(minikube) $ sudo sed -i 's/\(ExecStart.*$\)/\1 --container-runtime=remote --remote-runtime-endpoint=\/var\/run\/rktlet.sock --remote-image-endpoint=\/var\/run\/rktlet.sock/' /etc/systemd/system/localkube.service
(minikube) $ cat << EOF | sudo tee /etc/systemd/system/rktlet.service
[Unit]
Description=rktlet: The rkt implementation of a Kubernetes Container Runtime
Documentation=https://github.com/kubernetes-incubator/rktlet/tree/master/docs

[Service]
ExecStart=/usr/local/bin/rktlet
Restart=always
StartLimitInterval=0
RestartSec=10

[Install]
WantedBy=multi-user.target
EOF
(minikube) $ sudo systemctl daemon-reload
(minikube) $ sudo systemctl start rktlet
(minikube) $ sudo systemctl restart localkube
(minikube) $ exit

You should now have a minikube instance using rktlet!

$ kubectl cluster-info dump | grep ContainerRuntime
                    "ContainerRuntimeVersion": "rkt://0.1.0",
$ kubectl run --image nginx nginx
$ kubectl get pods
NAME                    READY     STATUS    RESTARTS   AGE
nginx-7c87f569d-ljj8b   1/1       Running   0          30s
$ kubectl expose deployment nginx --port=80 --type=NodePort
service "nginx" exposed
$ kubectl get services
NAME         TYPE        CLUSTER-IP   EXTERNAL-IP   PORT(S)        AGE
kubernetes   ClusterIP   10.0.0.1     <none>        443/TCP        4m
nginx        NodePort    10.0.0.21    <none>        80:31777/TCP   12s
$ curl $(minikube ip):31777
<!DOCTYPE html>
<html>
<head>
<title>Welcome to nginx!</title>

[...]

Use rktlet in a local cluster

  • Start rktlet:
# After building rktlet, in the rktlet repo's root dir.
$ sudo ./bin/rktlet -v=4
...

By default, the rktlet service will listen on a unix socket /var/run/rktlet.sock.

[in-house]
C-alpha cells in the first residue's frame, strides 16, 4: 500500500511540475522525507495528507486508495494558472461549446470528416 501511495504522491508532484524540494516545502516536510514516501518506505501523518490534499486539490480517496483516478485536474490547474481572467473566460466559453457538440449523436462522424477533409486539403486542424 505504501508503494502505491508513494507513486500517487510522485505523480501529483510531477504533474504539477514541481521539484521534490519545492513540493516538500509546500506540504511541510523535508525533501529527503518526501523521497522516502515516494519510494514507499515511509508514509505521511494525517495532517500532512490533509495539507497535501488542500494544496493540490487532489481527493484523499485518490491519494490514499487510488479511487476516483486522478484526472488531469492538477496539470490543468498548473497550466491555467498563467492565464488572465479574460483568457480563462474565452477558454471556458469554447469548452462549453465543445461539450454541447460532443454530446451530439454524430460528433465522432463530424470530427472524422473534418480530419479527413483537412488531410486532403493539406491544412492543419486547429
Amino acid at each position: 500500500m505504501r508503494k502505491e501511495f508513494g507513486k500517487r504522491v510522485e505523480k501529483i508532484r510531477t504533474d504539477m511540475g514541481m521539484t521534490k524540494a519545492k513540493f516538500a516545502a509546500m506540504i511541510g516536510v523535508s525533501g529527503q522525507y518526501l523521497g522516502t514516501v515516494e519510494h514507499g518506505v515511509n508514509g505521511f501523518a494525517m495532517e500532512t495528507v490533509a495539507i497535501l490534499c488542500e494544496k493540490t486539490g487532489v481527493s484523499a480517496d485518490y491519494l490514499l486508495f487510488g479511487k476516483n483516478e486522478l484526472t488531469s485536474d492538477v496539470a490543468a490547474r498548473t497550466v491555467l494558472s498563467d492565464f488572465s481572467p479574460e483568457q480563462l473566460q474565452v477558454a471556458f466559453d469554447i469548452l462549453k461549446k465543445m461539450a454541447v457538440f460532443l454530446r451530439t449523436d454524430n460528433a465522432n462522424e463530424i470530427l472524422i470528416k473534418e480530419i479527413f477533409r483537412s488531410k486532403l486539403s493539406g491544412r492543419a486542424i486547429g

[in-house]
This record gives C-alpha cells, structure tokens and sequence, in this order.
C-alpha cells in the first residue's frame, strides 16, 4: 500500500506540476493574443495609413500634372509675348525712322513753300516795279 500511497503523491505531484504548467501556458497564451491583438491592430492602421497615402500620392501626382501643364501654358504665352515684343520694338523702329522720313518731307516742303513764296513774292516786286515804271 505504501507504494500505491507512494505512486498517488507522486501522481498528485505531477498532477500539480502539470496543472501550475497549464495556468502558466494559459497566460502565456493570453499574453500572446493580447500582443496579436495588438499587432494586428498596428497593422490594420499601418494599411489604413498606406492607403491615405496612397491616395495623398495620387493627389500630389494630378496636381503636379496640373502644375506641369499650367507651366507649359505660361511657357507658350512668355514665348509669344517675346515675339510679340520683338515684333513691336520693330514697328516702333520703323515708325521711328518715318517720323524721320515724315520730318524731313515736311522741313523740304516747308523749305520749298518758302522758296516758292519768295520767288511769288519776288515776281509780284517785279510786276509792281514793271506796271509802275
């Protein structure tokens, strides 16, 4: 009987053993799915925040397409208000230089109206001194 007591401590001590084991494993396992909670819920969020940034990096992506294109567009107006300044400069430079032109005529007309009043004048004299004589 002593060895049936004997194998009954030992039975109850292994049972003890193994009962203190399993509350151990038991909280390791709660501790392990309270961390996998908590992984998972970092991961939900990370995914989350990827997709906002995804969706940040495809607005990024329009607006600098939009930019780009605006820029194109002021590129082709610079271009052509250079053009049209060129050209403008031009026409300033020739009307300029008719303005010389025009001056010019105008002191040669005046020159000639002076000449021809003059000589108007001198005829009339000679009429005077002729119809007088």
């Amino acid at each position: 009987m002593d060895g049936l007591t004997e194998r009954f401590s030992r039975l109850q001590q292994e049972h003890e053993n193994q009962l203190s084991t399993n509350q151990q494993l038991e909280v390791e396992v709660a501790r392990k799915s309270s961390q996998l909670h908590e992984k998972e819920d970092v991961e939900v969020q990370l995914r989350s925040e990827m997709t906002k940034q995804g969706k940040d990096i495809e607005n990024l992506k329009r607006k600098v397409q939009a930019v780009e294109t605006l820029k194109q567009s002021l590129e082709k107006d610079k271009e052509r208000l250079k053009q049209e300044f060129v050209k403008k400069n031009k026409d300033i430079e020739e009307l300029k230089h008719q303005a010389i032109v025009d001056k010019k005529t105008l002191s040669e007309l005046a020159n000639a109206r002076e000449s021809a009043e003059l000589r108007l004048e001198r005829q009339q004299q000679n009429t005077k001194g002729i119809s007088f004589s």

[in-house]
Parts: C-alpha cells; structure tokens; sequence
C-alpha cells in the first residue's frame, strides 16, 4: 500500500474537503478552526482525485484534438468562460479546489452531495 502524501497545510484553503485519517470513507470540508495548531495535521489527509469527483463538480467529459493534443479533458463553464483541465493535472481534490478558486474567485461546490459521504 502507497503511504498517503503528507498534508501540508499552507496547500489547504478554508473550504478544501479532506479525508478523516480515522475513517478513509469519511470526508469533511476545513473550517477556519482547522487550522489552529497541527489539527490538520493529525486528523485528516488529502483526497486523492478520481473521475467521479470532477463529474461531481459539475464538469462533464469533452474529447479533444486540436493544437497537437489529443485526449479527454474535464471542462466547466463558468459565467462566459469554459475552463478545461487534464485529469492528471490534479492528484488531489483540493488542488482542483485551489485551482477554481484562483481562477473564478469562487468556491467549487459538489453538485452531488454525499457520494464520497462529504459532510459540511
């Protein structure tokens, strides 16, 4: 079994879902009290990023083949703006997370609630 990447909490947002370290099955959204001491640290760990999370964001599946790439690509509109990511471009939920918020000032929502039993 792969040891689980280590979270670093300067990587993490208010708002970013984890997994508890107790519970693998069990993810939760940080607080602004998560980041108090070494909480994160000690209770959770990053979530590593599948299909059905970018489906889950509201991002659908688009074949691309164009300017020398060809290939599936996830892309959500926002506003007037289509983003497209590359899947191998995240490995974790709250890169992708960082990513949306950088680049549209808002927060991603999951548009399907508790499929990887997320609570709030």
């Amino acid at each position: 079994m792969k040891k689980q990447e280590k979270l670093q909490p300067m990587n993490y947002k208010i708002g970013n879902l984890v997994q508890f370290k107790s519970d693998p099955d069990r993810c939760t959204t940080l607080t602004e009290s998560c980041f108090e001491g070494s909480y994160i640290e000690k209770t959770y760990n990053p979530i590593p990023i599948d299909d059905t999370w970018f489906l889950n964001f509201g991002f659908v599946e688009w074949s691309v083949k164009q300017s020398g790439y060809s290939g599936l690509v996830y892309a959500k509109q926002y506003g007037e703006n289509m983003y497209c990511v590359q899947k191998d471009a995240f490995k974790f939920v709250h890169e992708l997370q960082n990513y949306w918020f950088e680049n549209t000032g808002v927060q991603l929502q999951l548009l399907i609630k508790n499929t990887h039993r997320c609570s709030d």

• Start a local cluster and set the container runtime type == remote, and tell kubelet where to contact the remote runtime.
# In the Kubernetes repo's root dir.
$ export LOG_LEVEL=6
$ export CGROUP_DRIVER=systemd
$ export CONTAINER_RUNTIME=remote
$ export CONTAINER_RUNTIME_ENDPOINT=/var/run/rktlet.sock
$ export IMAGE_SERVICE_ENDPOINT=/var/run/rktlet.sock
$ ./hack/local-up-cluster.sh
...
To start using your cluster, open up another terminal/tab and run:

  export KUBERNETES_PROVIDER=local

  cluster/kubectl.sh config set-cluster local --server=http://127.0.0.1:8080 --insecure-skip-tls-verify=true
  cluster/kubectl.sh config set-context local --cluster=local
  cluster/kubectl.sh config use-context local
  cluster/kubectl.sh
  • Now we are able to launch pods:
$ kubectl create -f examples/pod
pod "nginx" created

$ kubectl get pods
NAME      READY     STATUS    RESTARTS   AGE
nginx     1/1       Running   0          57s

Using the rkt cli

By default, rktlet will configure rkt to use a data directory in /var/lib/rktlet/data. It may be convenient to create a wrapper script to interact with this data directory.

To view rktlet started pods and applications, the following commands might help

$ export RKT_EXPERIMENT_APP=true
$ sudo -E rkt --dir=/var/lib/rktlet/data list
....
$ sudo -E rkt --dir=/var/lib/rktlet/data app list $uuid
...